Fishbein says that she looks forward to having an ordained rabbi on campus. Other students who met Rabbi Ehrenkrantz for the first time at Shabbat dinner last Friday left with positive first impressions.
Overall, the Office of Religious and Spiritual Life has undergone considerable change over the course of this academic year, beginning with the departure of former dean of Religious and Spiritual Life Victor Kazanjian, who oversaw the office for 20 years. Since then, there have been four new hires in the department, all of whom are serving in the interim until permanent replacements are found.
Dean DeMeis hopes the changes will strengthen religious and spiritual life on campus. Although transitions can be difficult, she said that these times are also an opportunity to reflect on the future of religious and spiritual life on campus.
“As we watch the kind of clash of faiths across the world and the misunderstanding of faith traditions around the world, I think that the role that the office could play in helping people to reach out, to learn about each other’s traditions…is an important mission for the office,” DeMeis said.
Despite the good intentions, this particular change in Jewish life occurred at a time of heightened uneasiness over a poster campaign organized by Wellesley Students for Justice in Palestine (WSJP). The large poster located in the student center, which posed the question “What does Zionism mean to you?” garnered responses from passersby ranging from academic definitions of Zionism to “murder,” “apartheid,” and “genocide.” Fishbein says it was a very difficult time for many Jewish students on campus.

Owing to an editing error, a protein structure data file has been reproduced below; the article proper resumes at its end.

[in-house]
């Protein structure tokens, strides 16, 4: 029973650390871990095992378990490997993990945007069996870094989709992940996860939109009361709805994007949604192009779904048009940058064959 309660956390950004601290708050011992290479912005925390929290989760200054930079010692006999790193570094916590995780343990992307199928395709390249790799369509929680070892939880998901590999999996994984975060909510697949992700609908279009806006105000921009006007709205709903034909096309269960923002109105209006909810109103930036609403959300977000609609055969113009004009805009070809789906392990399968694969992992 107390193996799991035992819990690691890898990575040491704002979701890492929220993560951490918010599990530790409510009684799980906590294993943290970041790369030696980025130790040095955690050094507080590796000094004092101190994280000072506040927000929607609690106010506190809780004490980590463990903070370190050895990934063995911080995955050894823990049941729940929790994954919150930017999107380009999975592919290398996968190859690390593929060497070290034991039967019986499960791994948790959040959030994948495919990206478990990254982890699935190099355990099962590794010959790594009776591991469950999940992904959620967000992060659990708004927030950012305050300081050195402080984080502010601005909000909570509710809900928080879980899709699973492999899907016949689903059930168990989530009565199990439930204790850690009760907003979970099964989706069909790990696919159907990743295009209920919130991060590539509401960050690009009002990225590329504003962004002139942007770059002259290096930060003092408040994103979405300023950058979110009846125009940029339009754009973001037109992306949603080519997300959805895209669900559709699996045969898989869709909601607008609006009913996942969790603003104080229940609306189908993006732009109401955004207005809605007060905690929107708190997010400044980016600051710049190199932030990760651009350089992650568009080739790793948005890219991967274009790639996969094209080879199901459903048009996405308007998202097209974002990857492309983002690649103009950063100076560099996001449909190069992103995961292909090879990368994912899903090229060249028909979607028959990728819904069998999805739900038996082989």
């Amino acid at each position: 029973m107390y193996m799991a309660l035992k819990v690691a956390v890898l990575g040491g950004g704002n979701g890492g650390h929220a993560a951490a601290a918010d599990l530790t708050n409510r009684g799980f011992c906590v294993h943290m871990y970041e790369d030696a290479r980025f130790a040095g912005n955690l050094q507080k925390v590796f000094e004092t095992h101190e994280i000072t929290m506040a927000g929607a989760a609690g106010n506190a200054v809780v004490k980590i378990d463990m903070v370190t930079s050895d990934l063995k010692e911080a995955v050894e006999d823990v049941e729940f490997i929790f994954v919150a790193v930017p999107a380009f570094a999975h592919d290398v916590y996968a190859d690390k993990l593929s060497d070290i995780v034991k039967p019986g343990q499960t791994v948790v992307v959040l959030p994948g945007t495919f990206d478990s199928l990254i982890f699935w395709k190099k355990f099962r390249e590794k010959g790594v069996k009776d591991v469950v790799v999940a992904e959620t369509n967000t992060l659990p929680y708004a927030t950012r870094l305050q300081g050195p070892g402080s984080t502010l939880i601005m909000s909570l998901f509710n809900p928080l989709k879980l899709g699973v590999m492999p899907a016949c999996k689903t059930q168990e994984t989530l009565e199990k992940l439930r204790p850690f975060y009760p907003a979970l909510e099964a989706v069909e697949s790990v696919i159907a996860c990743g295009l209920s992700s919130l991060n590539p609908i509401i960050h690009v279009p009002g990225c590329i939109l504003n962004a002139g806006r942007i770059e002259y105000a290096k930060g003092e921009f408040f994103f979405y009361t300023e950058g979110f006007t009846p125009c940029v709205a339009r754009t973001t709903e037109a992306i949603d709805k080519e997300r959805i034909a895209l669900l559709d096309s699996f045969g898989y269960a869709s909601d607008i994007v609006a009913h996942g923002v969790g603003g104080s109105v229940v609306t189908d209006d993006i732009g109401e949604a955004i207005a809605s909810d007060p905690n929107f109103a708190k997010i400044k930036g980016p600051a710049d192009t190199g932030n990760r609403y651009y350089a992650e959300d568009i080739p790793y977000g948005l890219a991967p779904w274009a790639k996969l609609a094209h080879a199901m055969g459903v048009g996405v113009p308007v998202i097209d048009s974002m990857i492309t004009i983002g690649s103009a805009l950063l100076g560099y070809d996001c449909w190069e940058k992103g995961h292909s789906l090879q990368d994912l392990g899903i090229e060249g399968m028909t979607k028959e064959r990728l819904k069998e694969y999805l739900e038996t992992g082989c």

Wellesley Students for Justice in Palestine, which includes Jewish members, said the poster was part of an educational campaign and was not meant to provoke anti-Jewish sentiment.
“As Jews, we are often told, and we often tell ourselves, that criticism of the State of Israel is not the same thing as criticism of the Jewish people. Still, that message can be hard, even impossible, to internalize,” Lena Shapiro ’17, a member of WSJP, wrote in an op-ed published in the Wellesley News in November. “Yet these conversations are not only inevitable, they are vitally important.”
The poster included a disclaimer which warned that “anti-Semitism, Islamophobia, and racism will not be tolerated.” However, the most inflammatory responses remained on display for a few weeks. The poster was removed anonymously over Thanksgiving break and has not yet been found.
The dismissal of Bernat and Sheinman in the midst of the increased tensions over the poster campaign left many Jewish students feeling as though their support structure had been weakened at a time when they needed it most.
Aware that his appointment comes just two months after the peak of controversy, Rabbi Ehrenkrantz says his first job is to learn from students.
“I think one of my first jobs is to listen,” he said. “I am interested that Jewish life at Wellesley should serve the Jewish community at Wellesley, and in order for that to happen, I need to get to know the people who are here.”